Jimmy: No. He says I think what he probably said was he's saying that to Charlie Brown. That's the joke. You, know what I think he said? Charlie Brown, if you pitch that pitch one more time, that's what he's saying. He is threatening Charlie Brown himself and, using Woodstock as if Woodstock's, the one that said it. Woodstock may have said that, but he may have said something totally different.
Michael: Okay. And thirdly, Woodstock couldn't possibly break Charlie Brown's arm.
Jimmy: Probably not. But what do you think about the drawing of good old Woodstock on that ball? that kills me as a great drawing.
Harold: It's great cartooning. Yeah. The little angry look on his again there's. Cartooning wise, Schulz has just created his own language. the nest being hit with the ball. You don't even see the ball. You just see POW. And this emanation from where the little twigs of the nest had been. And then you got the classic feet, up butt and tail, upside down. That's Peanuts. We know what that means because he's built all this into his vocabulary, and it's such great cartooning. And then I also love the fact that once Woodstock does roll that ball all the way up to Charlie Brown's dirt mound, it's at about 02:00 130 on the thing, and it stopped. And it's not rolling down because it's Charles Schulz's fever dream world that he's living in here now in 1975.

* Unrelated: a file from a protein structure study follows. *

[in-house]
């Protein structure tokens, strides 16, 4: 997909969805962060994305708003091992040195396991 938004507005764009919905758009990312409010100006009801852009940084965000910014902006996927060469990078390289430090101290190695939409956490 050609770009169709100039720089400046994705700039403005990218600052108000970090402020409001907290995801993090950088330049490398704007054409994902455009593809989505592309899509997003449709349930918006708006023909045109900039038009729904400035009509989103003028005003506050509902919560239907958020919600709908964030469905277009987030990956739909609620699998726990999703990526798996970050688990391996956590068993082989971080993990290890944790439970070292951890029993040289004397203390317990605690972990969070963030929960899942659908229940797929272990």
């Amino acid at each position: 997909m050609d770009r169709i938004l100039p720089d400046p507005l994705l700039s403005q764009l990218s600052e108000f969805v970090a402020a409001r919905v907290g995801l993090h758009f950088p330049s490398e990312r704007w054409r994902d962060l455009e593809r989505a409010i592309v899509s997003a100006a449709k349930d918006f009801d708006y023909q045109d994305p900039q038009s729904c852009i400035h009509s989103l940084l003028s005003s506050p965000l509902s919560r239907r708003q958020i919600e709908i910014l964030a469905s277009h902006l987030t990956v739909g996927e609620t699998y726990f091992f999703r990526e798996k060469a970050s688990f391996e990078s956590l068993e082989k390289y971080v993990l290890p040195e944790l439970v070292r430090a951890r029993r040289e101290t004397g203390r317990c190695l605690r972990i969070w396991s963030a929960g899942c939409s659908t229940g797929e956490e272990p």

Michael: Yeah, we need to get our physicist here and help us with some of these things.
May 21. Snoopy is atop his dog house. He looks a little, concerned. Charlie Brown says, “I think you've forgotten something. At the end of the story of the three little pigs, the wolf fell into a pot of boiling water. So what do you have to worry about?” And, Snoopy thinks “his grandchildren may be out for revenge.”
Jimmy: Now, this is, in the middle of a sequence where Snoopy is very concerned that the, big bad wolf is going to come and blow his doghouse down.
Harold: Yeah. And this whole year does seem to have these little moments of being concerned about being burgled and these dark worlds where people are after you, wolves and their grandchildren want to attack you. So, yeah, I don't know if that's if he's got in a kind of a new protective granddad mode or what's going on here.
Jimmy: well, 75 right. We're prime Taxi Driver time. Things are turning dark in the--